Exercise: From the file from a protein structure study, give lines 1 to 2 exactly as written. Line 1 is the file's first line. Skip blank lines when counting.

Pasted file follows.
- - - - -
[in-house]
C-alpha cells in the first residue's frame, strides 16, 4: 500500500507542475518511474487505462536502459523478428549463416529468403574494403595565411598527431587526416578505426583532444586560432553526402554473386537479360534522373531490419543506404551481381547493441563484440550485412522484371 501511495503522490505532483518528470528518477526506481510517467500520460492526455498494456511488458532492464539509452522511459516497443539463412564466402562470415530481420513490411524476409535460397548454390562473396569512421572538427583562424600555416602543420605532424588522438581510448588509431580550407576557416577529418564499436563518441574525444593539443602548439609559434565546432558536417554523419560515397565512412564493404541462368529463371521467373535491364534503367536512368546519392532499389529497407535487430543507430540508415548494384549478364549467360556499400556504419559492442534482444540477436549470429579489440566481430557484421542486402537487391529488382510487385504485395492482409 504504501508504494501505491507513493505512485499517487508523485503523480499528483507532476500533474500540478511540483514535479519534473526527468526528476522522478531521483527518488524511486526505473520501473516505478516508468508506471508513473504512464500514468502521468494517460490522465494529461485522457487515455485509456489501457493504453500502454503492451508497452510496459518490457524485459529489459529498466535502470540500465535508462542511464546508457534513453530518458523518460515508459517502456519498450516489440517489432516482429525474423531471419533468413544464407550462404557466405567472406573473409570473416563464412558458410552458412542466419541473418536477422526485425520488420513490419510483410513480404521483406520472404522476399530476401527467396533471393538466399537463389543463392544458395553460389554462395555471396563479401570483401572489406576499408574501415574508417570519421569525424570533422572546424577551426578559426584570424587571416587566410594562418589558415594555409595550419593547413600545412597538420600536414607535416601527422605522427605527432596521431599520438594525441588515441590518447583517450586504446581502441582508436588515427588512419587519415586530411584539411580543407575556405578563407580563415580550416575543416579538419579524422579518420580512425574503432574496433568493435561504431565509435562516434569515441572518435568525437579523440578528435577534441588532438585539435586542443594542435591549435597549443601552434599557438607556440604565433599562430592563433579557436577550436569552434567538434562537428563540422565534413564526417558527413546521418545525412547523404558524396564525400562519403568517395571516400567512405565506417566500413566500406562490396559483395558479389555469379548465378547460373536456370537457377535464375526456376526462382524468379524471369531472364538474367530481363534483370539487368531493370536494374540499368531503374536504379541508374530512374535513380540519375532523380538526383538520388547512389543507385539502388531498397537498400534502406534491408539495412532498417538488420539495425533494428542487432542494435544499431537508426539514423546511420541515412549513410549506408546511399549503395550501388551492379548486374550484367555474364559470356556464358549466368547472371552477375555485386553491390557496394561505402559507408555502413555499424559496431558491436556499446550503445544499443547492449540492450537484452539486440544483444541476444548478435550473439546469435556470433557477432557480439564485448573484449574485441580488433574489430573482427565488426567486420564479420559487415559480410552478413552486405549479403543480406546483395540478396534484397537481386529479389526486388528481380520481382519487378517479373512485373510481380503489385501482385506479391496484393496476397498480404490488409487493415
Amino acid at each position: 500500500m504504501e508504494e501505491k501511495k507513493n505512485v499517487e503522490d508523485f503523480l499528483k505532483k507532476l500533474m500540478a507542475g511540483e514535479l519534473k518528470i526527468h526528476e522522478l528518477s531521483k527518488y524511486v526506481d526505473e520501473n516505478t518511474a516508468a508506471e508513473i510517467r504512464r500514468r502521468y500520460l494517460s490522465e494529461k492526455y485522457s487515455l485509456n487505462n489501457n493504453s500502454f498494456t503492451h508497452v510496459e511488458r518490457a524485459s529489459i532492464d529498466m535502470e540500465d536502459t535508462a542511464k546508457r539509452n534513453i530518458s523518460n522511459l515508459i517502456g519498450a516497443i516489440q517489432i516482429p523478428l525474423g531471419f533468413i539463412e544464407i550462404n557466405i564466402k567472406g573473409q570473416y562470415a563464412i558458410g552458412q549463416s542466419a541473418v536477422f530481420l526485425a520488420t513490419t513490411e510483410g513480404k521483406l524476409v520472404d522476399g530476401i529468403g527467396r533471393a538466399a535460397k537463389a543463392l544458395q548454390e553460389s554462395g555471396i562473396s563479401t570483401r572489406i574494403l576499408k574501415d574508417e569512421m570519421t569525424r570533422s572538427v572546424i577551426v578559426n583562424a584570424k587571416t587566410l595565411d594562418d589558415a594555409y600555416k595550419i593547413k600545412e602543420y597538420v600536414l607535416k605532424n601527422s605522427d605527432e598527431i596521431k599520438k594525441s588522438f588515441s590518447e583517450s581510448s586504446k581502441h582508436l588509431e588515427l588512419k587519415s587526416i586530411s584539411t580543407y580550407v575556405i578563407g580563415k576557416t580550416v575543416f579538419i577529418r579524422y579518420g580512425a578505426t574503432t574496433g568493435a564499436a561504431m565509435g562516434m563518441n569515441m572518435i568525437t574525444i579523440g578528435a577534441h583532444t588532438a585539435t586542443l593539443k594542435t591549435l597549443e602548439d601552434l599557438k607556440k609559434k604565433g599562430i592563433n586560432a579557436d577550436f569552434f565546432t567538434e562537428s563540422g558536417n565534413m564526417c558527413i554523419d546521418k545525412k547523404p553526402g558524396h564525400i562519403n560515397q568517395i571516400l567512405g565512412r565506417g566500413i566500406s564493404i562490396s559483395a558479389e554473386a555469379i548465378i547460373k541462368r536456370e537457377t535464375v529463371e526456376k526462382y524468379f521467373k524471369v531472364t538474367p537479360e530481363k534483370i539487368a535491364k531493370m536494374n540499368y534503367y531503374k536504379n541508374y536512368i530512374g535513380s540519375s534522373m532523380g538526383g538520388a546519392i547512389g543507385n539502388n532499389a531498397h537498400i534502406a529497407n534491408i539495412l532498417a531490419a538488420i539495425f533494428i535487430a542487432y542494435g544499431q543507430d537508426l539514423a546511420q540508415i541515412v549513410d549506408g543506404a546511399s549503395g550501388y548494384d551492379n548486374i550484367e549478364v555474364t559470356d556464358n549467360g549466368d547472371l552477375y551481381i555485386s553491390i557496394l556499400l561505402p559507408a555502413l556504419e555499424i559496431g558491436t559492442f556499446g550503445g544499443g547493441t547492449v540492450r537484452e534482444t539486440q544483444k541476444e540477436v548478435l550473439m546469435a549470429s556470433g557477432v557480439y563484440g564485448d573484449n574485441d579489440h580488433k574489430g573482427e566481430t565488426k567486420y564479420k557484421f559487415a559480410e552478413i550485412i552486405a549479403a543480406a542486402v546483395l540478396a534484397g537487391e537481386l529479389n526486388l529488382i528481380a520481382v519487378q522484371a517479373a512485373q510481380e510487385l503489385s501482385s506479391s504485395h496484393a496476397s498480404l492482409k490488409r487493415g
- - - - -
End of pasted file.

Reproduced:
[in-house]
C-alpha cells in the first residue's frame, strides 16, 4: 500500500507542475518511474487505462536502459523478428549463416529468403574494403595565411598527431587526416578505426583532444586560432553526402554473386537479360534522373531490419543506404551481381547493441563484440550485412522484371 501511495503522490505532483518528470528518477526506481510517467500520460492526455498494456511488458532492464539509452522511459516497443539463412564466402562470415530481420513490411524476409535460397548454390562473396569512421572538427583562424600555416602543420605532424588522438581510448588509431580550407576557416577529418564499436563518441574525444593539443602548439609559434565546432558536417554523419560515397565512412564493404541462368529463371521467373535491364534503367536512368546519392532499389529497407535487430543507430540508415548494384549478364549467360556499400556504419559492442534482444540477436549470429579489440566481430557484421542486402537487391529488382510487385504485395492482409 504504501508504494501505491507513493505512485499517487508523485503523480499528483507532476500533474500540478511540483514535479519534473526527468526528476522522478531521483527518488524511486526505473520501473516505478516508468508506471508513473504512464500514468502521468494517460490522465494529461485522457487515455485509456489501457493504453500502454503492451508497452510496459518490457524485459529489459529498466535502470540500465535508462542511464546508457534513453530518458523518460515508459517502456519498450516489440517489432516482429525474423531471419533468413544464407550462404557466405567472406573473409570473416563464412558458410552458412542466419541473418536477422526485425520488420513490419510483410513480404521483406520472404522476399530476401527467396533471393538466399537463389543463392544458395553460389554462395555471396563479401570483401572489406576499408574501415574508417570519421569525424570533422572546424577551426578559426584570424587571416587566410594562418589558415594555409595550419593547413600545412597538420600536414607535416601527422605522427605527432596521431599520438594525441588515441590518447583517450586504446581502441582508436588515427588512419587519415586530411584539411580543407575556405578563407580563415580550416575543416579538419579524422579518420580512425574503432574496433568493435561504431565509435562516434569515441572518435568525437579523440578528435577534441588532438585539435586542443594542435591549435597549443601552434599557438607556440604565433599562430592563433579557436577550436569552434567538434562537428563540422565534413564526417558527413546521418545525412547523404558524396564525400562519403568517395571516400567512405565506417566500413566500406562490396559483395558479389555469379548465378547460373536456370537457377535464375526456376526462382524468379524471369531472364538474367530481363534483370539487368531493370536494374540499368531503374536504379541508374530512374535513380540519375532523380538526383538520388547512389543507385539502388531498397537498400534502406534491408539495412532498417538488420539495425533494428542487432542494435544499431537508426539514423546511420541515412549513410549506408546511399549503395550501388551492379548486374550484367555474364559470356556464358549466368547472371552477375555485386553491390557496394561505402559507408555502413555499424559496431558491436556499446550503445544499443547492449540492450537484452539486440544483444541476444548478435550473439546469435556470433557477432557480439564485448573484449574485441580488433574489430573482427565488426567486420564479420559487415559480410552478413552486405549479403543480406546483395540478396534484397537481386529479389526486388528481380520481382519487378517479373512485373510481380503489385501482385506479391496484393496476397498480404490488409487493415